Empowering women is essential for having a positive impact on the future of sustainable cocoa. It’s not an easy task as they often face a lot of barriers to reap the fruits of their labour. This International Women’s Day, meet Madeleine. She heads up a women’s association in her village in Côte d’Ivoire and explains how, with some support from us, she is developing her own source of income to become more independent and support her family.
Madeleine Aya Bouadi, 52, is president of the women’s association in the cocoa farming village of Yao n’gohkro. The association brings together 33 women from the village to run a group-owned cassava farm, created with the help of seed money and tools provided by Olam Cocoa. “We meet every Tuesday to work on the farm together and decide what needs to be improved.”
They mill the cassava themselves and are finding buyers to sell to, all so they can earn an independent income, supplement what their husbands are making, and support their families. They also help each other on their individual plots where they grow food staples like yam, aubergine and rice to cook themselves or to sell at the local market. This model is already making a difference. They received USD$200 in seed money and have made USD$3,000 after a year.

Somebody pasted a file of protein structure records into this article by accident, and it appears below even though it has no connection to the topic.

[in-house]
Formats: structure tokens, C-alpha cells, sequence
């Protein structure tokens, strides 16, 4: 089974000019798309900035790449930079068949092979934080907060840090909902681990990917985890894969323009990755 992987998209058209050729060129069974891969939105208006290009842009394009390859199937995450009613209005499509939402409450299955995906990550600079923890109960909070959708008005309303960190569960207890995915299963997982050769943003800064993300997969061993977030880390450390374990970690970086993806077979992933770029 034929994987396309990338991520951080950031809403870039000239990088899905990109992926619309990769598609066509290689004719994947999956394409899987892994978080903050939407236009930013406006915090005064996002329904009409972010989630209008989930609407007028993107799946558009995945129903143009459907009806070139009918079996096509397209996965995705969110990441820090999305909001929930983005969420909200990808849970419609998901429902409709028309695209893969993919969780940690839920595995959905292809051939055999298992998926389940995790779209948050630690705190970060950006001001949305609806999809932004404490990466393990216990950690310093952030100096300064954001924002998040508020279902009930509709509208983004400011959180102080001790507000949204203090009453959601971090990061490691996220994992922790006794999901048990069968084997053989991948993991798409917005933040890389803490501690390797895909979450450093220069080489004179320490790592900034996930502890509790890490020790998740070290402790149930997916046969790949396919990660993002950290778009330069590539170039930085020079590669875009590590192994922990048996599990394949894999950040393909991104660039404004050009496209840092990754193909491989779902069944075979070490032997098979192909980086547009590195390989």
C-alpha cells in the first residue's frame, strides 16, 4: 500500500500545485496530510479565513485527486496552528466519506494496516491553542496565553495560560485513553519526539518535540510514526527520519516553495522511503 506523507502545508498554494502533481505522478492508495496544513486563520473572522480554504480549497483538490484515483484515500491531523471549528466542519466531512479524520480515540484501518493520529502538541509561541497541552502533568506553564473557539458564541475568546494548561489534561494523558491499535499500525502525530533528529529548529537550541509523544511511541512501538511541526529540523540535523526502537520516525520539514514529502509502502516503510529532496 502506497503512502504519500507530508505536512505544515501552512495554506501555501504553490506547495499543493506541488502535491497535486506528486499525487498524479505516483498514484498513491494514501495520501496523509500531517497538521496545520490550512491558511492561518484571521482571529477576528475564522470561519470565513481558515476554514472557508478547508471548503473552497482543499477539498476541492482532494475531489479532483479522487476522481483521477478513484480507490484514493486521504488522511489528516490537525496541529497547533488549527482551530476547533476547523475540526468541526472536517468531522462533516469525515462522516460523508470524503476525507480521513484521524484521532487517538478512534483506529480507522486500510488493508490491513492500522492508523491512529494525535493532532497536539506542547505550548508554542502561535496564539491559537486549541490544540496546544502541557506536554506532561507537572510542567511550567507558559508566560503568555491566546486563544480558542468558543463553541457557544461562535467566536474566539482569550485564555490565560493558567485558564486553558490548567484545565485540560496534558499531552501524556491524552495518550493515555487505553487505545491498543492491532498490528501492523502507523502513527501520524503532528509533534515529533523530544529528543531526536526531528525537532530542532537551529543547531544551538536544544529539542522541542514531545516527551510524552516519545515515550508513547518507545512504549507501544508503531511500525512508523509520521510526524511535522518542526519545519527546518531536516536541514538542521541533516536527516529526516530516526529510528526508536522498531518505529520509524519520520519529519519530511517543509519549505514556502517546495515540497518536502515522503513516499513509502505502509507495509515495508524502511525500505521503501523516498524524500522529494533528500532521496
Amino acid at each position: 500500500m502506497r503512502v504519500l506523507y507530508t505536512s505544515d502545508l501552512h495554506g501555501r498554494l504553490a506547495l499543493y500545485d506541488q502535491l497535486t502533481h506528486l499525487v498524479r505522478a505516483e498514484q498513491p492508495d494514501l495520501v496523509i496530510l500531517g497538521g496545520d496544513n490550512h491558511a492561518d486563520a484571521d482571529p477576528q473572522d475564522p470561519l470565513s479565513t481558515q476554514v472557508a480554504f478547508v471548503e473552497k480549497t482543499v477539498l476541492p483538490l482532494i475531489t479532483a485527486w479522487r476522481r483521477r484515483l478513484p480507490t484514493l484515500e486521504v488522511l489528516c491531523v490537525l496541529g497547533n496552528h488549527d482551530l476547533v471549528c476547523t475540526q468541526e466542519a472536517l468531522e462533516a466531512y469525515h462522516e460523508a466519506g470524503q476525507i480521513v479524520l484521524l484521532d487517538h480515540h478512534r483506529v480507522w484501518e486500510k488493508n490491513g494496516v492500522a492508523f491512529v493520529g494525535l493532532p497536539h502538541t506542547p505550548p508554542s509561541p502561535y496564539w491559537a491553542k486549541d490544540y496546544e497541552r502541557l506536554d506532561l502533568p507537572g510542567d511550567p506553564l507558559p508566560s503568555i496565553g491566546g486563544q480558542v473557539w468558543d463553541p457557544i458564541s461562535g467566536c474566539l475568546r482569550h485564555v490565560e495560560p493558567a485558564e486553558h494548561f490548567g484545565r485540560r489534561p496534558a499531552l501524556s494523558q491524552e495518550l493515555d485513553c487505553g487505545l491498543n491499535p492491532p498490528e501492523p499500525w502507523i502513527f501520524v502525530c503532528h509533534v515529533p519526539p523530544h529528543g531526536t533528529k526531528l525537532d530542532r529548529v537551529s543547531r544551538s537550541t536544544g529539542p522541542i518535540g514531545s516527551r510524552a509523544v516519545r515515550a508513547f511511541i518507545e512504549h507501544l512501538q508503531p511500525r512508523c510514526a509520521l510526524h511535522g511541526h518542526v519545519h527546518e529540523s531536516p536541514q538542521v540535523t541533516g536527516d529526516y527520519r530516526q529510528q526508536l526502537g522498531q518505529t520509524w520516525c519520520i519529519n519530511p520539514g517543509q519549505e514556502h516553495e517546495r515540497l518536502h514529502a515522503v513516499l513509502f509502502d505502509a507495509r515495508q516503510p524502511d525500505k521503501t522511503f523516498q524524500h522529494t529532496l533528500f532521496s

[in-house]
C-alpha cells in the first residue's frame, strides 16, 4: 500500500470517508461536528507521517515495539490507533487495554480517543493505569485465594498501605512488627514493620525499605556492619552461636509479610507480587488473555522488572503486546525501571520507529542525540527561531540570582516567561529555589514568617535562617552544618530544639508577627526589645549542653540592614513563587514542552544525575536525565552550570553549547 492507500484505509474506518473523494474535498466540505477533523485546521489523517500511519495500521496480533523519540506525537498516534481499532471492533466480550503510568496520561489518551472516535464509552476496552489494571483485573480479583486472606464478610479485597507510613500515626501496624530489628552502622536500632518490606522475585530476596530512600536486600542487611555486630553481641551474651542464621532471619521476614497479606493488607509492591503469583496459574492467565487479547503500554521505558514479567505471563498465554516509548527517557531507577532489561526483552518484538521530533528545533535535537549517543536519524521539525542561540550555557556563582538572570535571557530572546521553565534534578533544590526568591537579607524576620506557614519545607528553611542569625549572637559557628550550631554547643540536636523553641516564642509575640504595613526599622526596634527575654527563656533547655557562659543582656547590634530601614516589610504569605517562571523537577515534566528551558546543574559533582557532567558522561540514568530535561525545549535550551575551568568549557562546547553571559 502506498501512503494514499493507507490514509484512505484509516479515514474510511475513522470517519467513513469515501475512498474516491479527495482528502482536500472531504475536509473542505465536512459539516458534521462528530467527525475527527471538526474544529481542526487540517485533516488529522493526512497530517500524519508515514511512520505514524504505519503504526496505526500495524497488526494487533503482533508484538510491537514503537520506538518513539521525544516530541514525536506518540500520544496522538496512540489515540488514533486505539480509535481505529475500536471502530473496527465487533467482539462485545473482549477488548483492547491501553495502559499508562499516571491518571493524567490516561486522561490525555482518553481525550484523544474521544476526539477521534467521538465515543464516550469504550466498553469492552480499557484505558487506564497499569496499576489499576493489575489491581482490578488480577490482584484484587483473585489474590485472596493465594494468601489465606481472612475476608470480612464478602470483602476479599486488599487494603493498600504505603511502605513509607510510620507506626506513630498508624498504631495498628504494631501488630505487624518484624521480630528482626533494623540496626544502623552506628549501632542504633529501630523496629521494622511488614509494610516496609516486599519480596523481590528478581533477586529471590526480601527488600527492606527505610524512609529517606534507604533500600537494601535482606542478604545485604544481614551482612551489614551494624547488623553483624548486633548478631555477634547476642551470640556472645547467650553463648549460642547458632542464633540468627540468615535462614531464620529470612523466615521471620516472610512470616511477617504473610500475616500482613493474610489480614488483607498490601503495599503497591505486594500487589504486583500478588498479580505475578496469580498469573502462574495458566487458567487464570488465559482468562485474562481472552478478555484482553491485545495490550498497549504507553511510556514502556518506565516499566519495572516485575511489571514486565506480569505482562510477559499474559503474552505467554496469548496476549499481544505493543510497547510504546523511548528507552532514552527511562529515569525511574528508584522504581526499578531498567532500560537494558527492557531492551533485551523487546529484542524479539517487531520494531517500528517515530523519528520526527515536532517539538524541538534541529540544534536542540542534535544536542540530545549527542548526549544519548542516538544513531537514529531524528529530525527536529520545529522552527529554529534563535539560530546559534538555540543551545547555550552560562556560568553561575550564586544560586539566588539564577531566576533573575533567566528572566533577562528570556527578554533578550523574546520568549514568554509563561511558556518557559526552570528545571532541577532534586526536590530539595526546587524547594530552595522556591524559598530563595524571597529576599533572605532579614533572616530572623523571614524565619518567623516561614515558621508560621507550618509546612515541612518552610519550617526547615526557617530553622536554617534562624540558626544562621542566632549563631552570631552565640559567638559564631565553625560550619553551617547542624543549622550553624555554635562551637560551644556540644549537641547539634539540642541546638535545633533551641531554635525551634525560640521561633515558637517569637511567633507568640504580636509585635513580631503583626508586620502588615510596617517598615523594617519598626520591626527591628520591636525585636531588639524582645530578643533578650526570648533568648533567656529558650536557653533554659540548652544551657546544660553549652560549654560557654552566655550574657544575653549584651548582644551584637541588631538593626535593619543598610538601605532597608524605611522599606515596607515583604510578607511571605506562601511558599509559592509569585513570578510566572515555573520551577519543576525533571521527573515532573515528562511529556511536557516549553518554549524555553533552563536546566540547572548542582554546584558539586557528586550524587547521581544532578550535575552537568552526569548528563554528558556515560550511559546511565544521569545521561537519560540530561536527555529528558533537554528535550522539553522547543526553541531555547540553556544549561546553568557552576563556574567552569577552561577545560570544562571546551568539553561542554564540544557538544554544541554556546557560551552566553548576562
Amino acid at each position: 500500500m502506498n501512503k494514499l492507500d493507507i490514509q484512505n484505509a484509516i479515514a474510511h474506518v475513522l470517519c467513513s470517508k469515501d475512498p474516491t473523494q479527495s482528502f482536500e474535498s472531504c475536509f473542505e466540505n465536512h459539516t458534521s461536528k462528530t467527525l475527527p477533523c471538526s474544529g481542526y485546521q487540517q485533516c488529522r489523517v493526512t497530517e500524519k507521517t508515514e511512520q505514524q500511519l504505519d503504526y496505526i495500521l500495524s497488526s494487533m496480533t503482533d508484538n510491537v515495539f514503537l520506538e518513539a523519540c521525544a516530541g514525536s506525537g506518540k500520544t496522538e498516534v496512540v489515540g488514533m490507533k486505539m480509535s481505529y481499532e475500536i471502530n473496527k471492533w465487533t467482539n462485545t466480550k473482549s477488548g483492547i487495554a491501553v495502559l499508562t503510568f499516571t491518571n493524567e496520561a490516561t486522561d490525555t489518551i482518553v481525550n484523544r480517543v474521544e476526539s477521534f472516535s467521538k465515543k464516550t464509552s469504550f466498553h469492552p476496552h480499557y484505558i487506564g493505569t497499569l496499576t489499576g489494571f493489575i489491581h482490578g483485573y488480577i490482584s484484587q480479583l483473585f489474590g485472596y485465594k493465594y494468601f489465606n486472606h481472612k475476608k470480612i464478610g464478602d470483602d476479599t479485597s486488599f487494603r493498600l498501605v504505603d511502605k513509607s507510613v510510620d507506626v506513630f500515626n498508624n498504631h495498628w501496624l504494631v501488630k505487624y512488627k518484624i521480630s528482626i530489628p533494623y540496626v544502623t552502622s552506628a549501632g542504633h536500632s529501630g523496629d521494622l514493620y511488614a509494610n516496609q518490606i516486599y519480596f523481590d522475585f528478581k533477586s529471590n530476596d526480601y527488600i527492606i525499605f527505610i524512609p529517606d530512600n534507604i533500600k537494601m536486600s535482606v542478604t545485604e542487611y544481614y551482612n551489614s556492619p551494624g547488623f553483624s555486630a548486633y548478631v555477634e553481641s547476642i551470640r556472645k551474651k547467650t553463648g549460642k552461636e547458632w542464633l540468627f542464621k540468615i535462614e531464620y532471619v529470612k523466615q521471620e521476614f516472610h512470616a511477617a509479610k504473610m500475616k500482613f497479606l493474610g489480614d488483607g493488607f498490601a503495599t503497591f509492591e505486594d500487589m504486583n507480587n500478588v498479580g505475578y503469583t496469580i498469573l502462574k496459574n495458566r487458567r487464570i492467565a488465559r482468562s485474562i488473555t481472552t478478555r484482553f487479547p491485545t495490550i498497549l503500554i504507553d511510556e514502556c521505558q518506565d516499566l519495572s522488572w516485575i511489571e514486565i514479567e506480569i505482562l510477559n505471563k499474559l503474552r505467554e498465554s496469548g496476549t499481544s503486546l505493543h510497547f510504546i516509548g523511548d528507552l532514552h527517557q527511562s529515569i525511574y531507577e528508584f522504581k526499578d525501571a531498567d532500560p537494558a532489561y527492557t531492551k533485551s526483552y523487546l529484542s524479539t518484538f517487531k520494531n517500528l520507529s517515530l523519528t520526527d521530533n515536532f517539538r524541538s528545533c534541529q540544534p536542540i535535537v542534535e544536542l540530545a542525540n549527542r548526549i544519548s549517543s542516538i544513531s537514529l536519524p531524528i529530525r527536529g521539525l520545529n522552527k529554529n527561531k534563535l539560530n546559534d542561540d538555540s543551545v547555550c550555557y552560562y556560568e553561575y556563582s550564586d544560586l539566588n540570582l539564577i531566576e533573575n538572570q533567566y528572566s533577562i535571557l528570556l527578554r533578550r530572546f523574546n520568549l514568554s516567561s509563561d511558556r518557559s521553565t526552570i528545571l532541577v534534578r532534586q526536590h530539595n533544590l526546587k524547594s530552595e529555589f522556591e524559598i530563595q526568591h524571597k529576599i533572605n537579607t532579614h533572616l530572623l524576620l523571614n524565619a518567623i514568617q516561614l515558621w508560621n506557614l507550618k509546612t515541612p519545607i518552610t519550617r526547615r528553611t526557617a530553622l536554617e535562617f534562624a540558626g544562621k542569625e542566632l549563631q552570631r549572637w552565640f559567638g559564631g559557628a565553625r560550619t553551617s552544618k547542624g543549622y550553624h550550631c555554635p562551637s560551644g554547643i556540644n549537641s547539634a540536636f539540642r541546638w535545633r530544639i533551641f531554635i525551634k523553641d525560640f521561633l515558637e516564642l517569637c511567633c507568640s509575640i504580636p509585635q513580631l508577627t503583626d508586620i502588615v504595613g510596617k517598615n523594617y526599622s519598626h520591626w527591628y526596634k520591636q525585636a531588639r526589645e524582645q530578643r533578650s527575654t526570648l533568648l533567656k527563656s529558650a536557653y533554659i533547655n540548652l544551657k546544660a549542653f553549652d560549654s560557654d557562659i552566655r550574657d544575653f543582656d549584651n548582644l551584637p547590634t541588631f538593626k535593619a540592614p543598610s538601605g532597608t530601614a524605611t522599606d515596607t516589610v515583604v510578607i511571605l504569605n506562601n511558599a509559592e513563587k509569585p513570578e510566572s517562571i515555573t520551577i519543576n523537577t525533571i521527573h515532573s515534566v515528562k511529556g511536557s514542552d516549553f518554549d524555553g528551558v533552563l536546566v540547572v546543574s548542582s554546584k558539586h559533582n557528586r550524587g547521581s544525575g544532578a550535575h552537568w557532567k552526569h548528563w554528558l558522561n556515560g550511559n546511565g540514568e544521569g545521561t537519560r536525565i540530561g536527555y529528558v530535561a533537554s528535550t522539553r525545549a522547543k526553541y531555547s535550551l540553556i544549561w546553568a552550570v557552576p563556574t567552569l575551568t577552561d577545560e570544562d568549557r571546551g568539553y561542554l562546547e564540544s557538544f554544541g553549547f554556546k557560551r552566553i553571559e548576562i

As president, Madeleine looks after their earnings and considers loan applications whenever members ask the association for money to start a business or send their children to school. She has received entrepreneurial training from her cooperative which has helped her to do this. She has also benefitted in other ways. Using Olam Cocoa funds, her cooperative bought her a stove and wheelbarrow which has been a big help to care for her own five children and the six others she also looks after. With the wheelbarrow, her husband can transport cocoa pods from his farm alone without help from their children, allowing them to concentrate on their studies.